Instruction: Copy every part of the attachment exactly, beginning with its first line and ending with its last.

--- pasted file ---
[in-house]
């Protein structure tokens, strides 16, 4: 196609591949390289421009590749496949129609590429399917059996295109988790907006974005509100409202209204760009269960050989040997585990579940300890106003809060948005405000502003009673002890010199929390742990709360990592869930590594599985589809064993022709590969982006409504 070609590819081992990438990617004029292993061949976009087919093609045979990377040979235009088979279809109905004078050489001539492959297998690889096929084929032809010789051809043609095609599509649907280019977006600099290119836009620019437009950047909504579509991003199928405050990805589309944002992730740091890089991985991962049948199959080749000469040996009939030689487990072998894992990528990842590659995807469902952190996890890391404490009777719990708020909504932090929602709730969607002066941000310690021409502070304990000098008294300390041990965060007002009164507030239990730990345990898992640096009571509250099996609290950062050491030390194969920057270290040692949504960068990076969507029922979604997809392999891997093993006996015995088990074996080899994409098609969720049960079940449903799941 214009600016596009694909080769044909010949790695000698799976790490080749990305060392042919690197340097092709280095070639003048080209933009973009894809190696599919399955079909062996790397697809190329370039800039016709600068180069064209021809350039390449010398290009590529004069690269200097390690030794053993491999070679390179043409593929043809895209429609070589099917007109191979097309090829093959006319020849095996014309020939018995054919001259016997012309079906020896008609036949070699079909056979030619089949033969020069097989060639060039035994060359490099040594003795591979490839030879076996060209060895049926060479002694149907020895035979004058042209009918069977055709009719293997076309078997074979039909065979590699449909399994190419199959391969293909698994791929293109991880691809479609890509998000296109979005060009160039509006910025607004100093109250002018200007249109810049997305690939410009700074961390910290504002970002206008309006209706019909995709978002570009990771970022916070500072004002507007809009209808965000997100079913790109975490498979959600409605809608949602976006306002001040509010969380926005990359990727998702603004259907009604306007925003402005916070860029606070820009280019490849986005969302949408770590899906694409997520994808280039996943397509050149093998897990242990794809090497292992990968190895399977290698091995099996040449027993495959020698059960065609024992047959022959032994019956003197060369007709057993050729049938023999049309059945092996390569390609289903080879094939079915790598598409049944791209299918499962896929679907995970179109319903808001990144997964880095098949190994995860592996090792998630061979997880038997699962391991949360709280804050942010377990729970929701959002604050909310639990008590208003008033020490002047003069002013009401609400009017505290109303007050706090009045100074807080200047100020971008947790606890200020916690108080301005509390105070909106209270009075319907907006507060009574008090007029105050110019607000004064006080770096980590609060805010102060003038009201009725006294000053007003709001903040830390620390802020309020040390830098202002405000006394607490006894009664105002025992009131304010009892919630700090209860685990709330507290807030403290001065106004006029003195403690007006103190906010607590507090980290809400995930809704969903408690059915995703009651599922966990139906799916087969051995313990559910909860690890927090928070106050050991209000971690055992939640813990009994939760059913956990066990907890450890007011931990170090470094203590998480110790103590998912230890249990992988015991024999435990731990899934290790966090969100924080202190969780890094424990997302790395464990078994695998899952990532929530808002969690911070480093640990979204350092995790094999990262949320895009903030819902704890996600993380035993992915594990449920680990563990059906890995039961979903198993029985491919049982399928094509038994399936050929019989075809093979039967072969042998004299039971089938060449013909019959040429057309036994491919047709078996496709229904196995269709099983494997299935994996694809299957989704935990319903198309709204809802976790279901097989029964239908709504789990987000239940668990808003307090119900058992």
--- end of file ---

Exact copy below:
[in-house]
């Protein structure tokens, strides 16, 4: 196609591949390289421009590749496949129609590429399917059996295109988790907006974005509100409202209204760009269960050989040997585990579940300890106003809060948005405000502003009673002890010199929390742990709360990592869930590594599985589809064993022709590969982006409504 070609590819081992990438990617004029292993061949976009087919093609045979990377040979235009088979279809109905004078050489001539492959297998690889096929084929032809010789051809043609095609599509649907280019977006600099290119836009620019437009950047909504579509991003199928405050990805589309944002992730740091890089991985991962049948199959080749000469040996009939030689487990072998894992990528990842590659995807469902952190996890890391404490009777719990708020909504932090929602709730969607002066941000310690021409502070304990000098008294300390041990965060007002009164507030239990730990345990898992640096009571509250099996609290950062050491030390194969920057270290040692949504960068990076969507029922979604997809392999891997093993006996015995088990074996080899994409098609969720049960079940449903799941 214009600016596009694909080769044909010949790695000698799976790490080749990305060392042919690197340097092709280095070639003048080209933009973009894809190696599919399955079909062996790397697809190329370039800039016709600068180069064209021809350039390449010398290009590529004069690269200097390690030794053993491999070679390179043409593929043809895209429609070589099917007109191979097309090829093959006319020849095996014309020939018995054919001259016997012309079906020896008609036949070699079909056979030619089949033969020069097989060639060039035994060359490099040594003795591979490839030879076996060209060895049926060479002694149907020895035979004058042209009918069977055709009719293997076309078997074979039909065979590699449909399994190419199959391969293909698994791929293109991880691809479609890509998000296109979005060009160039509006910025607004100093109250002018200007249109810049997305690939410009700074961390910290504002970002206008309006209706019909995709978002570009990771970022916070500072004002507007809009209808965000997100079913790109975490498979959600409605809608949602976006306002001040509010969380926005990359990727998702603004259907009604306007925003402005916070860029606070820009280019490849986005969302949408770590899906694409997520994808280039996943397509050149093998897990242990794809090497292992990968190895399977290698091995099996040449027993495959020698059960065609024992047959022959032994019956003197060369007709057993050729049938023999049309059945092996390569390609289903080879094939079915790598598409049944791209299918499962896929679907995970179109319903808001990144997964880095098949190994995860592996090792998630061979997880038997699962391991949360709280804050942010377990729970929701959002604050909310639990008590208003008033020490002047003069002013009401609400009017505290109303007050706090009045100074807080200047100020971008947790606890200020916690108080301005509390105070909106209270009075319907907006507060009574008090007029105050110019607000004064006080770096980590609060805010102060003038009201009725006294000053007003709001903040830390620390802020309020040390830098202002405000006394607490006894009664105002025992009131304010009892919630700090209860685990709330507290807030403290001065106004006029003195403690007006103190906010607590507090980290809400995930809704969903408690059915995703009651599922966990139906799916087969051995313990559910909860690890927090928070106050050991209000971690055992939640813990009994939760059913956990066990907890450890007011931990170090470094203590998480110790103590998912230890249990992988015991024999435990731990899934290790966090969100924080202190969780890094424990997302790395464990078994695998899952990532929530808002969690911070480093640990979204350092995790094999990262949320895009903030819902704890996600993380035993992915594990449920680990563990059906890995039961979903198993029985491919049982399928094509038994399936050929019989075809093979039967072969042998004299039971089938060449013909019959040429057309036994491919047709078996496709229904196995269709099983494997299935994996694809299957989704935990319903198309709204809802976790279901097989029964239908709504789990987000239940668990808003307090119900058992």